### 4.2. 10-Bar Plane Truss

The second test example is the standard benchmark 10-bar plane truss problem. The geometry of the structure is shown in Figure 2A. The characteristics of the structure are: Young's modulus *E* = 10,000 ksi, density of the material ρ = 0.1 lb/in^{3}, *L* = 360 in, *P* = 100 kip. There are 10 group members, i.e., each member of the structure belongs to its own group. The design variables represent the cross-section areas of each structural element in the interval [0.1, 35] (in^{2}). The maximum allowable stress (absolute value) is σ_{allow} = 25 ksi in tension or compression while the maximum allowable displacement in the ±*x* and ±*y* directions for each node is *d*_{max} = 2 in. The convergence history of the various DE methods is shown in Figure 2B as the average of 30 independent runs for each optimization algorithm.

**Figure 2**. 10-bar plane truss **(A)** geometry; **(B)** algorithms' convergence histories (average of 30 runs).

Figure 2B shows that all methods converge to the optimum, but with different convergence rates. Again JADE shows the best convergence performance. The algorithms are ranked as JADE–DE–JDE–SADE–CODE from the fastest to the slowest in reaching the optimum. Table 5 shows that all algorithms managed to find the optimum solution as their “best” run. DE and CODE were very successful in achieving the optimum result even in their “worst” runs. DE and CODE show very consistent performance in all runs and JADE is also good in that. JDE and SADE have the most variation in their results with values of *COV* equal to 5.68E-4 and 1.21E-3, respectively. It is worth noting that CODE exhibits the slowest convergence but simultaneously the most consistent behavior in reaching the same optimum value in all runs.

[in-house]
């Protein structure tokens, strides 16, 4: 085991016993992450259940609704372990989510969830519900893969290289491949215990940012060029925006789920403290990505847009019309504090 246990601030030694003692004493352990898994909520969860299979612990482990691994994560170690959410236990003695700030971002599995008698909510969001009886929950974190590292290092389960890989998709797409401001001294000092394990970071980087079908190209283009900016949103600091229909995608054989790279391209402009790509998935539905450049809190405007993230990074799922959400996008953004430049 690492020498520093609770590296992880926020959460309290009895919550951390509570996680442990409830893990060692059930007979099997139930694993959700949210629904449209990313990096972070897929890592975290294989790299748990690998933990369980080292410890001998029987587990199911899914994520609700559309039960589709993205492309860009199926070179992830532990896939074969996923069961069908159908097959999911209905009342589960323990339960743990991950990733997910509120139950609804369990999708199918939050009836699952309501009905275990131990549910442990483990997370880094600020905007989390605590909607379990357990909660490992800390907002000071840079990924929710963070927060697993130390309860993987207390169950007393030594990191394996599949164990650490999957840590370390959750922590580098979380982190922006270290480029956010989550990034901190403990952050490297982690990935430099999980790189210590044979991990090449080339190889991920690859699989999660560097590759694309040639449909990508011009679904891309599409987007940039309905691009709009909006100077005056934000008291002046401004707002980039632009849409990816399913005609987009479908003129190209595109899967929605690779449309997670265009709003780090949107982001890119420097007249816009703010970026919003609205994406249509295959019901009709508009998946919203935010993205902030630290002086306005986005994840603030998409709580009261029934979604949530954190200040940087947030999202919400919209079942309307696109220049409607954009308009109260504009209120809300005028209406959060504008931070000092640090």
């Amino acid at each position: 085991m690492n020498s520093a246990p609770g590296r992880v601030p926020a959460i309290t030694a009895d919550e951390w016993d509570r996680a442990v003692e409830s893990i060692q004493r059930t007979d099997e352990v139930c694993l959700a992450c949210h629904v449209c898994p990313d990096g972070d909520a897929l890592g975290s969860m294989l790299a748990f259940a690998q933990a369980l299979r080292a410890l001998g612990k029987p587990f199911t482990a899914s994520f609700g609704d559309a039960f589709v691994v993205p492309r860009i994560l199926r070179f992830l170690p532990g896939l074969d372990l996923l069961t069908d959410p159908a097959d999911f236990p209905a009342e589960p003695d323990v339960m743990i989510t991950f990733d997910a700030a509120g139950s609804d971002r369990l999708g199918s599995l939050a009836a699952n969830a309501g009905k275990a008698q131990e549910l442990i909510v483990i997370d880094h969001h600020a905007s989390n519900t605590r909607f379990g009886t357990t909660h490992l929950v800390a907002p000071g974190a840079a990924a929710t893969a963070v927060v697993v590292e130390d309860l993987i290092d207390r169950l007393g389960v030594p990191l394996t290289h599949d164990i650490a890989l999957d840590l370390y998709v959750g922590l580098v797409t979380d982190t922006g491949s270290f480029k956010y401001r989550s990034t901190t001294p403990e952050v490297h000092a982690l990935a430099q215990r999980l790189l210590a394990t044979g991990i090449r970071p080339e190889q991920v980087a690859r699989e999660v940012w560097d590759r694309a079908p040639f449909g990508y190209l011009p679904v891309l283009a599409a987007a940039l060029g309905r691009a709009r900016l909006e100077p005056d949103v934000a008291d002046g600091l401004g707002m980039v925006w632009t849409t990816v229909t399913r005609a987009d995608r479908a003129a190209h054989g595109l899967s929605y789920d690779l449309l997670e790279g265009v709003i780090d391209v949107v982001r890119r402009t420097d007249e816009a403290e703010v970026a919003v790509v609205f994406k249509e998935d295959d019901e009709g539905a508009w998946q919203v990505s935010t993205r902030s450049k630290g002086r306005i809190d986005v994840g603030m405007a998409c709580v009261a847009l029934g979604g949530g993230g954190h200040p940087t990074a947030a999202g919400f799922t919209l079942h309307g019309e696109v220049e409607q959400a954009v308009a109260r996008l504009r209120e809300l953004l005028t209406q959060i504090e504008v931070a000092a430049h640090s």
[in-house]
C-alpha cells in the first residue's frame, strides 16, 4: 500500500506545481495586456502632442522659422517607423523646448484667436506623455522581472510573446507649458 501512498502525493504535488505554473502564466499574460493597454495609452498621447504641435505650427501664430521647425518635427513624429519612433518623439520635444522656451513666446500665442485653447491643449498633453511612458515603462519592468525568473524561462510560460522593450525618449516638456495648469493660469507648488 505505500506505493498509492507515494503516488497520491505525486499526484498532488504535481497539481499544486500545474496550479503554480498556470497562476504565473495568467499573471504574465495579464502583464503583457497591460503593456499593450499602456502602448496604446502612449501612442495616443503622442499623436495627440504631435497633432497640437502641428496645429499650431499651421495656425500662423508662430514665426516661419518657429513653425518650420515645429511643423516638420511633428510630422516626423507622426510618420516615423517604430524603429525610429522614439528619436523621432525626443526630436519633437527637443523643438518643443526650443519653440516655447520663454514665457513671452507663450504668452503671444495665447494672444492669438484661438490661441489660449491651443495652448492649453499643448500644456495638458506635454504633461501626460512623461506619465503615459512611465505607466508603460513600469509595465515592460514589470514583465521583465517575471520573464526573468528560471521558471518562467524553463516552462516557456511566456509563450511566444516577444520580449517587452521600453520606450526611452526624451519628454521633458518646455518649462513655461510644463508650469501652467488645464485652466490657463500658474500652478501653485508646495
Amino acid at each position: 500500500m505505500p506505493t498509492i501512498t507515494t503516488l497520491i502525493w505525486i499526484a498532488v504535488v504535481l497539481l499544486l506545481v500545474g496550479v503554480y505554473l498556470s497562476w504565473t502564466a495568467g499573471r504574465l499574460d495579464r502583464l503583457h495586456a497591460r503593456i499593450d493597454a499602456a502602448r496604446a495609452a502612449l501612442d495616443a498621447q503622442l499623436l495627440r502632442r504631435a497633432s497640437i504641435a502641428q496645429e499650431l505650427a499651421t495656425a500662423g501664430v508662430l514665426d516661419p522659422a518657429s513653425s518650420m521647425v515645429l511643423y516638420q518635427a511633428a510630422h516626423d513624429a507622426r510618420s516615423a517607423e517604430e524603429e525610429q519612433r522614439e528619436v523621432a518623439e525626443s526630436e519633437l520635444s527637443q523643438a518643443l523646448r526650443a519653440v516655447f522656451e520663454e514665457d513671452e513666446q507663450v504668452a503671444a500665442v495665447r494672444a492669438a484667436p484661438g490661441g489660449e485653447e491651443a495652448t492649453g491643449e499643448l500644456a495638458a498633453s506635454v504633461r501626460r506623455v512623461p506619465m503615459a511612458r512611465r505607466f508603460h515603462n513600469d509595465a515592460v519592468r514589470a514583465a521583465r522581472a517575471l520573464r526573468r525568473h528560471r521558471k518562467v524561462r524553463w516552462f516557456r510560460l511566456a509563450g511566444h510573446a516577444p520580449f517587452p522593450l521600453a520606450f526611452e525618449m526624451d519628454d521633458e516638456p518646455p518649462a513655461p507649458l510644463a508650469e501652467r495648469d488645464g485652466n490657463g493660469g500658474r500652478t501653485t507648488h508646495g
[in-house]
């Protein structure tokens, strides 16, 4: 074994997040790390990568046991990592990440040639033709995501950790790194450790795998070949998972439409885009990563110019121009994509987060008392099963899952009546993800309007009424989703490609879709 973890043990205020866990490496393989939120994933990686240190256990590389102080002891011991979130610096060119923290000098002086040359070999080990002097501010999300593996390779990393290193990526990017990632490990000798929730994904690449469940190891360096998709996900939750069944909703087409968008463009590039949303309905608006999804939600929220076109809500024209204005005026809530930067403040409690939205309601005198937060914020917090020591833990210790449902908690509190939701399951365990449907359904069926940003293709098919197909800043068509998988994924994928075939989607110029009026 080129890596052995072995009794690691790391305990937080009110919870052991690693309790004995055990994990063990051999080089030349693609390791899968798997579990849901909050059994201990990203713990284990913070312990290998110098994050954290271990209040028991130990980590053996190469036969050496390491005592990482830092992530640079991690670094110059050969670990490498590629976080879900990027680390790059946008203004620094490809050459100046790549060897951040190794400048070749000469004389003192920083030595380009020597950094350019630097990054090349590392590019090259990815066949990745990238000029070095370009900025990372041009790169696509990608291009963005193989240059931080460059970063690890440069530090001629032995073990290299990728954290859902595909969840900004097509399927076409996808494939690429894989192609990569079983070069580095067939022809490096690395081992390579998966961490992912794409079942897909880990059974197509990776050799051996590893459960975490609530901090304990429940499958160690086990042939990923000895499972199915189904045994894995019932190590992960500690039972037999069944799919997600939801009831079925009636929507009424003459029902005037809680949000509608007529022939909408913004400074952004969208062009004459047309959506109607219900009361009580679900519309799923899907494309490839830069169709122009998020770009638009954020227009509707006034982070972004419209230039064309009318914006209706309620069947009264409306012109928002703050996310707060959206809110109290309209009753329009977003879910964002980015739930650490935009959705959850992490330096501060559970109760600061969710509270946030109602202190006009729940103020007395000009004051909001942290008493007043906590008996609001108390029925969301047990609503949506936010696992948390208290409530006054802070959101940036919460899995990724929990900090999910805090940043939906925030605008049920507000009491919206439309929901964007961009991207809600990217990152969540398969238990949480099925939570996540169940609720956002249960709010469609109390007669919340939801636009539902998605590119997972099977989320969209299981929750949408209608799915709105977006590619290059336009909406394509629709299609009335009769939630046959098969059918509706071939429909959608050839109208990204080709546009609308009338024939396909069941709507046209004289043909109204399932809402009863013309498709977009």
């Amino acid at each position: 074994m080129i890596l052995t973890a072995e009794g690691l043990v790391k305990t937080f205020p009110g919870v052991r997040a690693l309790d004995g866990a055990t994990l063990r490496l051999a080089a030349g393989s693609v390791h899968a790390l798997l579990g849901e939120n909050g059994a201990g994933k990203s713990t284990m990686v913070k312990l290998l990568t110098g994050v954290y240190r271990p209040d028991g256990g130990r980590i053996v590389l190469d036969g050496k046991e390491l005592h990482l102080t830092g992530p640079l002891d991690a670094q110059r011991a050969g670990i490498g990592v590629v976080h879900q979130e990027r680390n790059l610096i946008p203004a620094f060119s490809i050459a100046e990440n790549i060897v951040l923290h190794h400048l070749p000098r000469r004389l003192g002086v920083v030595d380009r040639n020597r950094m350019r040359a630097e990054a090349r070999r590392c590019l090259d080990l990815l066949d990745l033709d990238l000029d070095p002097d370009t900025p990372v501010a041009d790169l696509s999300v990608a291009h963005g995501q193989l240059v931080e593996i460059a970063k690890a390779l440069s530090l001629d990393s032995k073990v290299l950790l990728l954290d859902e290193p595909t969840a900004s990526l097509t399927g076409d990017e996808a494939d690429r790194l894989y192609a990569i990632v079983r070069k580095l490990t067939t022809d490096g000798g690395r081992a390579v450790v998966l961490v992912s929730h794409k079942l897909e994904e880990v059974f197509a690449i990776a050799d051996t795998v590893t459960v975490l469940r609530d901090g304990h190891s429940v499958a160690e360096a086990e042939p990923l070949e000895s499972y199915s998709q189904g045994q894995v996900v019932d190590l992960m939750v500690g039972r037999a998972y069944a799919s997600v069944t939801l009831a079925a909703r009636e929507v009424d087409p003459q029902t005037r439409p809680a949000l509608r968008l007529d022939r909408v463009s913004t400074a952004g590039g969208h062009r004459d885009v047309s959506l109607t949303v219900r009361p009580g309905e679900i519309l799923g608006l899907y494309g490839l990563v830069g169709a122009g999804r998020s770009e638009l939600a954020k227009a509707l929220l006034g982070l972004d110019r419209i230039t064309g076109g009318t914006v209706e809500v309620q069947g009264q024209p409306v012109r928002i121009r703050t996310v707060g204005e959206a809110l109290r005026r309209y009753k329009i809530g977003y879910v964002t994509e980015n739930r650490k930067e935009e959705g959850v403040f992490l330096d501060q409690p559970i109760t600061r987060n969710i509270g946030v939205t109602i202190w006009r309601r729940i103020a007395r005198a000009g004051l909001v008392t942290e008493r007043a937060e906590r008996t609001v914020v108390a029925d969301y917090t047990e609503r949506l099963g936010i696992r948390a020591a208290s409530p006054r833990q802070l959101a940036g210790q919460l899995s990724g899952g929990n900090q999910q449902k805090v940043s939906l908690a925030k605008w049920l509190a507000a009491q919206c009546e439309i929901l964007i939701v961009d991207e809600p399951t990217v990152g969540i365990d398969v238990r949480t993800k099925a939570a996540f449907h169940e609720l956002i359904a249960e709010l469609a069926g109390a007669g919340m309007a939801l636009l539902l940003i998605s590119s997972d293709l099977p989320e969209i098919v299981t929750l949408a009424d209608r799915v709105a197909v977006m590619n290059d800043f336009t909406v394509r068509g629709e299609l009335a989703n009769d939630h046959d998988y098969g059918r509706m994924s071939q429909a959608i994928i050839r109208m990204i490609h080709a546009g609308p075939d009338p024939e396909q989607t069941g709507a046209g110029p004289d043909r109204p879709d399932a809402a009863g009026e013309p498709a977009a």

### 4.3. 72-Bar Space Truss

Figure 3A shows the third test example, a space truss with 72 members. The basis of the structure is a rectangle with 2*b* = 120 in, while the total height is 4*b* = 240 in. Nodes 1, 2, 3, and 4 are pinned on the ground while all the other nodes are free to move in all three directions. Each member has the following material characteristics: Young's modulus is *E* = 10,000 ksi and material density ρ = 0.1 lb/in^{3}. Two load cases have been considered. There are 16 groups of structural members. The design variables represent the cross-section areas of each group. There is no upper limit, while the lower limit is 0.01 in^{2} for each design variable. The constraints are imposed on displacements and stresses. The maximum allowable stress (as an absolute value) is σ_{allow} = 25 ksi, in tension or compression, while the maximum allowable displacement in the ±*x* and ±*y* directions is *d*_{max} = 0.25 in, for each node. The convergence history of the various DE variants is shown in Figure 3B as the average of 30 independent runs for each method.

**Figure 3**. 72-bar space truss **(A)** geometry; **(B)** algorithms' convergence histories (average of 30 runs).

Again, Figure 3B shows that all methods converge to the same result with JADE being the fastest. The ranking from fastest to slowest convergence is now JADE–JDE–DE–SADE–CODE. Once again, CODE is very successful in obtaining almost the same optimum value in all runs (*COV* = 6.89E-6) as shown in Table 6. SADE exhibits the worst performance in terms of variation of the results (*COV* = 1.04E-3). In any case, all algorithms are again quite successful in almost all their 30 runs.

### 4.4. 17-Bar Plane Truss

The fourth test example is a 17-bar plane truss. The geometry of the structure is shown in Figure 4A where dimension *L* is equal to 100 in. The density of the material is ρ = 0.268 lb/in^{3} and the Young's modulus is *E* = 30,000 ksi. The structure is subjected to the concentrated load *P* at node 9 equal to 100 kip. There is no grouping of members in this example, i.e., each member belongs to its own group and there are 17 groups in total. The design parameters, in the interval [0.1, 35] (in^{2}), are the cross-section areas of each member group. The maximum allowable stress (absolute value) is σ_{allow} = 50 ksi in tension or compression, while the maximum allowable displacement in the ±*x* and ±*y* directions is *d*_{max}=2 in, for each node. The convergence history of the various DE methods is shown in Figure 4B as the average of 30 independent runs for each optimization algorithm.